“The danger of not having regulation around the sort of data you can get from Facebook and elsewhere is clear. With this, a computer can actually do psychology, it can predict and potentially control human behaviour. It’s what the scientologists try to do but much more powerful. It’s how you brainwash someone. It’s incredibly dangerous.”

The manipulation skews right. For now.

Take a subject like immigration policy and the fact that many of us who live or work in diversely populated urban centers (traditionally liberal) can’t understand why Americans who live in more homogenous, rural communities (traditionally conservative) are so concerned that Muslim refugees pose a substantial threat to security despite a lack of evidence to support this fear.

It’s not because citizens are uninformed, it’s because they are purposely misinformed by a very sophisticated network of well-crafted, smartly-written articles that contain elements of truth glued together by rhetorical paranoia.  This is in fact the structure of the average Breitbart article on immigration; and these articles become the foundation of a million ways to automate the spread and repetition of an anti-immigrant message until it morphs in the minds of readers from emotional xenophobia to what is perceived as rational security policy. This is why labeling support for an EO immigration ban as “racist” sounds absurd to many and why their response will be, “It’s not racist. It’s just common sense. Look at the mountain of evidence! The mountain of evidence the MSM isn’t reporting!”  (Never mind that the mountain is a hologram.)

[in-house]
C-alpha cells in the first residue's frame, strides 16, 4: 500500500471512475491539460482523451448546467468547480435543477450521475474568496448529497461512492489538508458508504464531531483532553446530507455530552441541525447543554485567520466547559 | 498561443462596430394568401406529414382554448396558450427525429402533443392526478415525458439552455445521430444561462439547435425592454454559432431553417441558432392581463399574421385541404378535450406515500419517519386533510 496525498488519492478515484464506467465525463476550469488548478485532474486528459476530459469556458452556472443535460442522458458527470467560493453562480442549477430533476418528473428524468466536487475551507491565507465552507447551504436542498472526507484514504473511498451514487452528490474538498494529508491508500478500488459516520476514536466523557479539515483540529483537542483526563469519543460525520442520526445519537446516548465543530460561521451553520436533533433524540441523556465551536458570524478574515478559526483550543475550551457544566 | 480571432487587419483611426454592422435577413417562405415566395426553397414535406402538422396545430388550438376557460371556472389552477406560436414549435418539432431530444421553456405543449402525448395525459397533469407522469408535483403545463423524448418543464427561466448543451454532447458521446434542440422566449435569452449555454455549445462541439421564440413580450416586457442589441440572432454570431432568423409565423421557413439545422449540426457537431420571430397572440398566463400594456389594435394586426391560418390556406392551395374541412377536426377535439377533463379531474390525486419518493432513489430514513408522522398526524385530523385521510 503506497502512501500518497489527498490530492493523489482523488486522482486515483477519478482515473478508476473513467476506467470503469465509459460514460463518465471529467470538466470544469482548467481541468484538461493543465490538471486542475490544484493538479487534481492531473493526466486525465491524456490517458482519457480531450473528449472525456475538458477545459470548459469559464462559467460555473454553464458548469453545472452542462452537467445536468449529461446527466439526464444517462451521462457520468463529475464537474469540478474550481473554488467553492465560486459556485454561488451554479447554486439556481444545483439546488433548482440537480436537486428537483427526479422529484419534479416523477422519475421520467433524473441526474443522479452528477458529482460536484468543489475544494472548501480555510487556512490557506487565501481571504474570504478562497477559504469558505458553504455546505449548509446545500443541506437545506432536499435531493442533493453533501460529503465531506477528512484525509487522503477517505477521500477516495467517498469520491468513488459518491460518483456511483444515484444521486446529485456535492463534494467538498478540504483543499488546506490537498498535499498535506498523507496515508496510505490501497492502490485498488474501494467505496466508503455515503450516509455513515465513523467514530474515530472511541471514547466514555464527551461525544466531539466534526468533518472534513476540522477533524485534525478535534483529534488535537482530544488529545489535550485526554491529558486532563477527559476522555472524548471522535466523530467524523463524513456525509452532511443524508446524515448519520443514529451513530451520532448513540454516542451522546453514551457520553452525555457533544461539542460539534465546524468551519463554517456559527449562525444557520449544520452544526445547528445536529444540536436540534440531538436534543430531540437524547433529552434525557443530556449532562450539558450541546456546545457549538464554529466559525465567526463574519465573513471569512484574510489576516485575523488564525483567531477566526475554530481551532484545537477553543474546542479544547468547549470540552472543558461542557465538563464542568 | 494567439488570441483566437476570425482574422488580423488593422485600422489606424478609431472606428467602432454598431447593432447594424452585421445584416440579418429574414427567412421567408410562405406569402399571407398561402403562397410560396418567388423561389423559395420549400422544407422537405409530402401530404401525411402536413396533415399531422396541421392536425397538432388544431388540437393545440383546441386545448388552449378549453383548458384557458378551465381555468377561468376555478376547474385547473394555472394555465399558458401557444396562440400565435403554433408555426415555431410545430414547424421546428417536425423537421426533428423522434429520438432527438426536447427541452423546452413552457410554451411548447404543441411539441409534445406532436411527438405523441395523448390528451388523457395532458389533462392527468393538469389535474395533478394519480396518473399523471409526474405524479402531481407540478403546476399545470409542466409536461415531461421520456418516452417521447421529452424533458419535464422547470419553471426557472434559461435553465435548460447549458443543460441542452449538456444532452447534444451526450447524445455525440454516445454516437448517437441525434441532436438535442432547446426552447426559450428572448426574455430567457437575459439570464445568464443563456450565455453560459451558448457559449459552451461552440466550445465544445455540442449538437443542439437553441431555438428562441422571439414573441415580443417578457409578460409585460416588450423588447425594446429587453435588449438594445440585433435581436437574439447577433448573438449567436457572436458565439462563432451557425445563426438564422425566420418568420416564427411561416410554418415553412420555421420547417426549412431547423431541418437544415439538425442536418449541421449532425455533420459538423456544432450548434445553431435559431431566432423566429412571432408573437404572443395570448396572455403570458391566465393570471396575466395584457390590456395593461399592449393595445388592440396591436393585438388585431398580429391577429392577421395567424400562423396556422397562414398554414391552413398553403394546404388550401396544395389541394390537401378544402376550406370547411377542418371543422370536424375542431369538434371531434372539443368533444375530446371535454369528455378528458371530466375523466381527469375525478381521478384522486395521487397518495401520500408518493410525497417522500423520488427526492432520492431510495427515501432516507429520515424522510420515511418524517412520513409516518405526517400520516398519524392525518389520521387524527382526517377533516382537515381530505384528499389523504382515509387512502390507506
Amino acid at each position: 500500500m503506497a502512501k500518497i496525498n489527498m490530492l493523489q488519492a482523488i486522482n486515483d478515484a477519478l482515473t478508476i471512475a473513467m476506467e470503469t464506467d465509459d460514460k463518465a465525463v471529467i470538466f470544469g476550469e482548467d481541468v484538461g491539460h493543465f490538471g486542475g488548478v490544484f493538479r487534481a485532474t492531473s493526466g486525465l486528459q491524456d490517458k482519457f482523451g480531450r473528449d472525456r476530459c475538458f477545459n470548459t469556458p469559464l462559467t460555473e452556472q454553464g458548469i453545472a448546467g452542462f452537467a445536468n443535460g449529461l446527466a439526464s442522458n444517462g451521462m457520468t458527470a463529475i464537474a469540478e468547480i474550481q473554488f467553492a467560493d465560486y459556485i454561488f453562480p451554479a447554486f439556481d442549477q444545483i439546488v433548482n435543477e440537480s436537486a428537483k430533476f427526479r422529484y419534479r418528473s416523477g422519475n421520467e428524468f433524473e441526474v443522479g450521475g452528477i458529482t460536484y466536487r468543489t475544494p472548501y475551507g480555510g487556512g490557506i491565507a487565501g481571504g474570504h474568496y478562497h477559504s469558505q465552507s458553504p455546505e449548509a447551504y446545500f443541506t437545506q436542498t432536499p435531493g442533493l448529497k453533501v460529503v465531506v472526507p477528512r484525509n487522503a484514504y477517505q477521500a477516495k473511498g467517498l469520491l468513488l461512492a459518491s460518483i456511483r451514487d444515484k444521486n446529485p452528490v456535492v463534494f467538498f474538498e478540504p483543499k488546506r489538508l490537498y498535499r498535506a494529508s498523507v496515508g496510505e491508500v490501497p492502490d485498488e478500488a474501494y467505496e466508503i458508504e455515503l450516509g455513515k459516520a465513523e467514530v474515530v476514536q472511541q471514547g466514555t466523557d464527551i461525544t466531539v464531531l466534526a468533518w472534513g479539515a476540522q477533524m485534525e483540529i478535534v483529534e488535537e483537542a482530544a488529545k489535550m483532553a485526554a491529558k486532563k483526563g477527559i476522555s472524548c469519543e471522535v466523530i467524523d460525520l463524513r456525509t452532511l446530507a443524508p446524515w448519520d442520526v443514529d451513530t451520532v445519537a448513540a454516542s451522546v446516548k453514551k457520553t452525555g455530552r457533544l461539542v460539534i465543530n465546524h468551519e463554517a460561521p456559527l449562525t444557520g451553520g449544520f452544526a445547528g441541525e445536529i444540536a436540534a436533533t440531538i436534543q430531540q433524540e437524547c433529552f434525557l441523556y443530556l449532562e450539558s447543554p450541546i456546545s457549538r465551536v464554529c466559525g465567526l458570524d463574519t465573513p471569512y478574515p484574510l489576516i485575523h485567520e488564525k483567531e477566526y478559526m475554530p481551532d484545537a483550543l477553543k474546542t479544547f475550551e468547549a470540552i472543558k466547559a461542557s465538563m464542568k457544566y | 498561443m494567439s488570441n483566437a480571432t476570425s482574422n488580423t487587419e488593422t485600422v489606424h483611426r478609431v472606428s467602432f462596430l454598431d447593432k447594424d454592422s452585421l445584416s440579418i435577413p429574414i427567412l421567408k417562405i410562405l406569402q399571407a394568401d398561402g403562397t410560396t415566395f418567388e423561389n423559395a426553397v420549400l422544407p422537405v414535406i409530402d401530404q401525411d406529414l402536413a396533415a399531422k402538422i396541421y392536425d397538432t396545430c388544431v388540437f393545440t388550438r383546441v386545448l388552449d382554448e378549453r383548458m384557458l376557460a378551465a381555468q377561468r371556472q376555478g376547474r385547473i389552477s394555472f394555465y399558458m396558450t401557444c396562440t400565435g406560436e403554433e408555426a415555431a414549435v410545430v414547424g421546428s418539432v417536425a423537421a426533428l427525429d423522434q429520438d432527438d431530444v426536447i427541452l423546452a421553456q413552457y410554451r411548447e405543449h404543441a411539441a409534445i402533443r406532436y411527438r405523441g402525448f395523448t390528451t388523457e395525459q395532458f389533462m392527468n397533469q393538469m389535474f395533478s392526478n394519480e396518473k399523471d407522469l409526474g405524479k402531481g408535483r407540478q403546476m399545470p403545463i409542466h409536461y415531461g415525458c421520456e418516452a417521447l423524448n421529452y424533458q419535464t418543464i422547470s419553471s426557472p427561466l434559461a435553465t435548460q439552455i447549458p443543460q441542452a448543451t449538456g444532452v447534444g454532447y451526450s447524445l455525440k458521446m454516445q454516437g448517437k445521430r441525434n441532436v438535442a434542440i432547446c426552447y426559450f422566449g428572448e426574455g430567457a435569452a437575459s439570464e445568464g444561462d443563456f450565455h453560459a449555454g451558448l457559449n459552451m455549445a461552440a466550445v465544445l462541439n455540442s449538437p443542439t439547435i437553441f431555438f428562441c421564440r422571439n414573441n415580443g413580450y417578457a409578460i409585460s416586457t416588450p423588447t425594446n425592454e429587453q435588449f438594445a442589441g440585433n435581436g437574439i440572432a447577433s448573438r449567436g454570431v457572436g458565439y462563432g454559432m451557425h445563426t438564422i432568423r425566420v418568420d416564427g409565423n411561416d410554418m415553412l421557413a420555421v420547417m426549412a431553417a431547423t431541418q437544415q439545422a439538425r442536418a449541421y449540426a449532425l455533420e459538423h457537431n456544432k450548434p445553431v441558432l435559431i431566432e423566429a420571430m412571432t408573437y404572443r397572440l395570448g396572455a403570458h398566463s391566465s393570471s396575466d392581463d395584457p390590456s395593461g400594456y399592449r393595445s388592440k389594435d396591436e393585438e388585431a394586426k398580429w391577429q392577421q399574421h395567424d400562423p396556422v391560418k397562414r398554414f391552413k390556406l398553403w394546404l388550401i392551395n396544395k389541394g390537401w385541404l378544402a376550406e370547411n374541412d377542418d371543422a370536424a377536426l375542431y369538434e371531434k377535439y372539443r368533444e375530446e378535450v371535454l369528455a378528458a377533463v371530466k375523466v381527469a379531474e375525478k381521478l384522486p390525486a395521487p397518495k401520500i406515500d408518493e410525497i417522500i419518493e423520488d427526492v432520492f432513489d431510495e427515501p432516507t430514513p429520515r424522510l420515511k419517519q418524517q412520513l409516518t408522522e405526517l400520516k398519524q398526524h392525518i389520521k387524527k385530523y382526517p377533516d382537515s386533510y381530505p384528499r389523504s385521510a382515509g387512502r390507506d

This phenomenon is hardly restricted to the political right, though Cadwalldr observes that the money and institutions behind this level of big-data manipulation is largely a right-leaning agenda at the moment. My own concern has always been that these manipulation tools, neatly disguised as “democratized” information, can be wielded by any entity with the resources.  If the pendulum were to swing from Breitbart to Google or to some left-leaning billionaire’s project, that still wouldn’t be democracy.

The ability to create the appearance of consensus through rapid replication, a network of “alternative news” sites, and bot-swarms, all emanating from a single source is exactly the concern that launched this blog in 2012. The illusion that hundreds of articles or millions of people all “agree” on a given topic can be conjured by a relatively small and nimble group of people with the money and computing power to do the job.  I alluded to this concern in this post in 2012, suggesting that Citizens United was child’s play compared to the capacity for manipulation of the political process on a one-to-one basis via social media.

In 2011/12, this sophisticated kind of disinformation was what I believed was happening with a bill like SOPA.  Now, it’s the same scenario on a much larger scale, influencing the governments of the world. The implication is the destruction of democracy by means of the very tools that were supposed to improve democracy. And the irony is that it’s all voluntary.  Every day, we get up and feed the beast. We teach the machine how to manipulate us.  So, is the only solution to abandon Facebook et al — to stop feeding ourselves as data to the machine?  Can we even afford to unplug given that these platforms are now almost indispensable for access to information and to substantive interaction with people?  A Columbia Journalism Review study on the effects of the Breitbart media ecosystem, offers these words of wisdom and hope:

Rebuilding a basis on which Americans can form a shared belief about what is going on is a precondition of democracy, and the most important task confronting the press going forward. Our data strongly suggest that most Americans, including those who access news through social networks, continue to pay attention to traditional media, following professional journalistic practices, and cross-reference what they read on partisan sites with what they read on mass media sites.” [Emphasis added.]

So, maybe we don’t have to break the internet so much as break a lot of really bad habits the internet keeps trying to teach us.


Also read:  The Rise of Weaponized AI here.

© 2017, David Newhoff. All rights reserved.